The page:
The healthcare system in Burma does not permit the average citizen to receive proper eye examinations. This lack of attention to ocular health is due to a variety of reasons. However, a low optometrist-to-population ratio and insufficient funds are the leading causes.

  • Process
  • Impact on patient's life
  • Risks and side-effects
  • Accessibility
  • Alternatives

What does the treatment process look like?

Surgery will only be performed if the pressure in the eye is stable. The time it takes to stabilize the pressure in the eye depends on the severity of damage to the eye. For this condition, the patient undergoes two surgeries.

What is the impact of this treatment on the patient’s life?

The patient will regain his or her vision, though it may not be perfectly clear. Fortunately, the surgery prevents a complete loss of vision.

What potential side effects or risks come with this treatment?

Potential side effects include bleeding, infection, scarring, persistent swelling, wound separation, and the need to undergo additional surgery.

How accessible is treatment in the area? What is the typical journey like for a patient to receive care?

Burma has 309 ophthalmologists and 150 eye nurses. Fewer than half of the ophthalmologists perform surgery, and almost two-thirds confine their practice to the cities of Yangon (with a population of about six million) and Mandalay (about three million), where many people have the financial capacity to meet high out-of-pocket healthcare expenses. Aside from these main facilities, there is roughly one ophthalmologist for every 500,000 people, and eye health screening and treatment for children and adults is neither comprehensive nor consistent.

What are the alternatives to this treatment?

There are no alternatives. If left untreated, the patient will eventually lose his or her vision completely.

Meet another patient you can support

100% of your donation funds life-changing surgery.


Aung is a 15-year-old novice monk from Hpa-An. He lives with other monks in the monastery. His parents own a piece of land where his father and oldest brother grow vegetables and fruits for sale. The family also grows vegetables for their own consumption. He was born with encephalocele and it was the size of a fingerprint. It grew bigger over the years and was the same size for the last three years before receiving surgery in 2015. He also suffers from hydrocephalus and he received ventriculoperitoneal shunt (VP) in 2016. Two months ago, Aung developed headaches and his head has grown bigger on the right side. At that time, his father bought medicine from the pharmacy to reduce his headaches. He took it for two days, but he did not feel better. Later on, his father took him to Hpa-An hospital where he received a blood test and x-ray. The doctor suggested his father to take him to Yangon but his father returned to Mae Tao Clinic (MTC) in Mae Sot instead of going to Yangon. On February 25th, he arrived at MTC and he was referred to Watsi Medical Partner's Care Center Mae Sot Hospital to be seen the next day. At MSH, the doctor recommended a CT scan, which Watsi donors have also generously supported, and with these results Aung's father was told that doctors need to replace Aung's VP shunt as the previous shunt from 2016 is blocked. Aung’s father said, “I am very worried for him as he is my son and I hope that he will be healthy as soon as possible. In the future, I want him to be a monk for the rest of his life. Because I know my other older sons will not take good care of him as he is not a healthy boy. If he stays at the temple, he can be able to sleep and eat regularly."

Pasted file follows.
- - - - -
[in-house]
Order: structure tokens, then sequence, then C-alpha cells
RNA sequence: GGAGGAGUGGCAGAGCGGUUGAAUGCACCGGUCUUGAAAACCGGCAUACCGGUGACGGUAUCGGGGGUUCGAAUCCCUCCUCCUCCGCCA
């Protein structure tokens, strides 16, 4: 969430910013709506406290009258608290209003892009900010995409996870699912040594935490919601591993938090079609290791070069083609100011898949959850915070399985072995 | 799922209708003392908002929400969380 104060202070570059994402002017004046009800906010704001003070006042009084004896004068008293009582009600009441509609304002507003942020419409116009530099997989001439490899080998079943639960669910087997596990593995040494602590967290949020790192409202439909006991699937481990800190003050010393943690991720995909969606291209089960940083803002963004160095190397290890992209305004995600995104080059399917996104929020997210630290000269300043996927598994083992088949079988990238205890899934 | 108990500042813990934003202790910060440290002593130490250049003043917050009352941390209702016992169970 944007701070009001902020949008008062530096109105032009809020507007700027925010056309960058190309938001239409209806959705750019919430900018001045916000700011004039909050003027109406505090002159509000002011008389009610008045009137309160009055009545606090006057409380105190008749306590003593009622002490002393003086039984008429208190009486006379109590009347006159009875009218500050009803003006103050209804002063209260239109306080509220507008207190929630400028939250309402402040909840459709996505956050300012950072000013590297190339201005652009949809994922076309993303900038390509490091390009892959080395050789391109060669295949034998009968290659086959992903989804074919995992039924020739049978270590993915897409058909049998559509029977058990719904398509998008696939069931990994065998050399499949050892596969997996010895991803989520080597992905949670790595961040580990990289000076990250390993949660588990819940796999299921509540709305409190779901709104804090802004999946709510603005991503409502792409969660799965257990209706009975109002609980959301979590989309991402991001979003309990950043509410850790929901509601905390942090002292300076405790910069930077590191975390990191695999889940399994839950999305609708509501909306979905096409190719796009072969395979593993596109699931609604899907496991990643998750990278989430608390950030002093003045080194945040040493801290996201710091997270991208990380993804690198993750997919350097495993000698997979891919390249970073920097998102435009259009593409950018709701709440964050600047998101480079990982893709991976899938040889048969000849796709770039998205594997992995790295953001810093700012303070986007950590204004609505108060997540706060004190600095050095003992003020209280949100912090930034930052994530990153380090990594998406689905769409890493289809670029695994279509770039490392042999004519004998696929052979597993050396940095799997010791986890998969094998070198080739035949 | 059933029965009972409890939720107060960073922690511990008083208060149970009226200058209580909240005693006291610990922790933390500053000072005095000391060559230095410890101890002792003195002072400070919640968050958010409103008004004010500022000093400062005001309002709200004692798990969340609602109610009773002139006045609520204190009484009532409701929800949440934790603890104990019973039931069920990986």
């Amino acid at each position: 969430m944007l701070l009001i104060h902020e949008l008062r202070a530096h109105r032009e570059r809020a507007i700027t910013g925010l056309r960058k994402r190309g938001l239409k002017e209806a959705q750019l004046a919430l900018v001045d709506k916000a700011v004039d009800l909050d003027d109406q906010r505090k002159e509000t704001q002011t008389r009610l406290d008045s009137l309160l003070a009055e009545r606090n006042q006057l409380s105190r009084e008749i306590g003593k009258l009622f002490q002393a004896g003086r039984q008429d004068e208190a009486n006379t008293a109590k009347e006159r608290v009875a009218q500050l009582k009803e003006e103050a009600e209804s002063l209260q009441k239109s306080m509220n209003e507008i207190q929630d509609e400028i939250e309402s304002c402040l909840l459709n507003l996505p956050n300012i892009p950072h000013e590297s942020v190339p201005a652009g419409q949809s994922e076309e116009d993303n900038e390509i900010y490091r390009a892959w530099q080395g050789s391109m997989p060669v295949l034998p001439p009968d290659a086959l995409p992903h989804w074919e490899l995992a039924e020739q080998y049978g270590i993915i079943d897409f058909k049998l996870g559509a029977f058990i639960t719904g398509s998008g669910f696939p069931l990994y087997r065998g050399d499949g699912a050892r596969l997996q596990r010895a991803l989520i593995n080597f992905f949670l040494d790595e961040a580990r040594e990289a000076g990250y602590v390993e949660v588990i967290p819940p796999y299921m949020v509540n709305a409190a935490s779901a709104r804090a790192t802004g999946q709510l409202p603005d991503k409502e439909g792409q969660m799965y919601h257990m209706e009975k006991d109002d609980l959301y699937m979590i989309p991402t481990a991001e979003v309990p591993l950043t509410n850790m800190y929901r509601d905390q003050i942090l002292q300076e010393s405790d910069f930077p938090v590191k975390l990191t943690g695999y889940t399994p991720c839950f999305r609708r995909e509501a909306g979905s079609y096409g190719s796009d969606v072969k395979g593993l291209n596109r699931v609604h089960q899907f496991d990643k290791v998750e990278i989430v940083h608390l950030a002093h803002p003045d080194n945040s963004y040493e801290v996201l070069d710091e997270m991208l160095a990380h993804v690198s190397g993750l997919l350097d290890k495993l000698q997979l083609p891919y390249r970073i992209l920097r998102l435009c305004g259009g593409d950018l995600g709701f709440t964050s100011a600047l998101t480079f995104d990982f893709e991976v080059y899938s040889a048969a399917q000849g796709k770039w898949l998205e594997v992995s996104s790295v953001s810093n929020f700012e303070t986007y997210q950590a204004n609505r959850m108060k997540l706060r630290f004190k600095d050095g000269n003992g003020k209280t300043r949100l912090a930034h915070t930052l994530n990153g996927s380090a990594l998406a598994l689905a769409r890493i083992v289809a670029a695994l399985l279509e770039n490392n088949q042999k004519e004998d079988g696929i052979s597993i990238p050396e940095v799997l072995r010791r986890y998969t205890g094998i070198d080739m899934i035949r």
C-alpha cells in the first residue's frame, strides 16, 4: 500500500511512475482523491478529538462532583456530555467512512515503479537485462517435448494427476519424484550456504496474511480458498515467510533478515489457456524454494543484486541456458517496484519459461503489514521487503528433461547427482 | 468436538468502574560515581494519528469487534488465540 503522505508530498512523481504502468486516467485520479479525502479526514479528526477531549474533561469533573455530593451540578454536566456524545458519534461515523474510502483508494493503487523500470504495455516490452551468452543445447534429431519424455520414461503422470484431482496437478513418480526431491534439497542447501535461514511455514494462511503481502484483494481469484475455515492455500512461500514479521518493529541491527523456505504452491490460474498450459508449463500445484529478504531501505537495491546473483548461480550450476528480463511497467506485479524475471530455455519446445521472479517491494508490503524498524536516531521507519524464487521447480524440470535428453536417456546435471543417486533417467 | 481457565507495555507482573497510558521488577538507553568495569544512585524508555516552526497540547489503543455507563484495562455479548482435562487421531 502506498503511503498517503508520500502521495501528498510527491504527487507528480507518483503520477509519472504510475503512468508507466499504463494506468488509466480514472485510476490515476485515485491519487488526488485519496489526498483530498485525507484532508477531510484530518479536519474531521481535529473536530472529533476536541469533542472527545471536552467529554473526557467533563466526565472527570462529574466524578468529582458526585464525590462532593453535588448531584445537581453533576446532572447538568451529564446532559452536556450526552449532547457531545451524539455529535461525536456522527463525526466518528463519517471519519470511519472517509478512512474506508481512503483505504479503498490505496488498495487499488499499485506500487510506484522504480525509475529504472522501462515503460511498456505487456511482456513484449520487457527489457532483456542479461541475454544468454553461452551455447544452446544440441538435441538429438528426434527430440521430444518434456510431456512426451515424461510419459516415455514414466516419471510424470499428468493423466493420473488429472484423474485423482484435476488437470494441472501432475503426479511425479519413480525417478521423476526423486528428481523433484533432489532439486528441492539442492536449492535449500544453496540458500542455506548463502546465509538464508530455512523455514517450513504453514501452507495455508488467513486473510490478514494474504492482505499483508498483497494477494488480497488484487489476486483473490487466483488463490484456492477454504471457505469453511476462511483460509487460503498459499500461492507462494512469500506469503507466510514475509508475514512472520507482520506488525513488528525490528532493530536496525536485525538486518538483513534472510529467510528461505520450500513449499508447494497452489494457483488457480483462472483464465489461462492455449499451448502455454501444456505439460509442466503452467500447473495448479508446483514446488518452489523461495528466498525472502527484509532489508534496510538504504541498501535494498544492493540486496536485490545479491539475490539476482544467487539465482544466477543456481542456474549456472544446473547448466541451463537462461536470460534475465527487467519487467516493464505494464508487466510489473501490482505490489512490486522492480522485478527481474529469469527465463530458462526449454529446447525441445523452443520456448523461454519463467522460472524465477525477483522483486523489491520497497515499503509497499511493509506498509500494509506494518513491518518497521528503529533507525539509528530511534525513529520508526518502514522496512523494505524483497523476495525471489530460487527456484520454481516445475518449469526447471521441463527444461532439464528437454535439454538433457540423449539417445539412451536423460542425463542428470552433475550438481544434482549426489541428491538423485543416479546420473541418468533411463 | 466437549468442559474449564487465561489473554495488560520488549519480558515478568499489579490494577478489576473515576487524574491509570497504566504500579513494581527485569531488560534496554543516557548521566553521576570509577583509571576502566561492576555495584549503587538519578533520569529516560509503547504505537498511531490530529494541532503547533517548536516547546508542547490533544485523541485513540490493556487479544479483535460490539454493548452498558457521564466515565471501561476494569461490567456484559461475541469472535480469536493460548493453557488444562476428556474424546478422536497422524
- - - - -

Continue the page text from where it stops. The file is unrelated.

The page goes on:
70% funded

$447to go

Meet another patient you can support

100% of your donation funds life-changing surgery.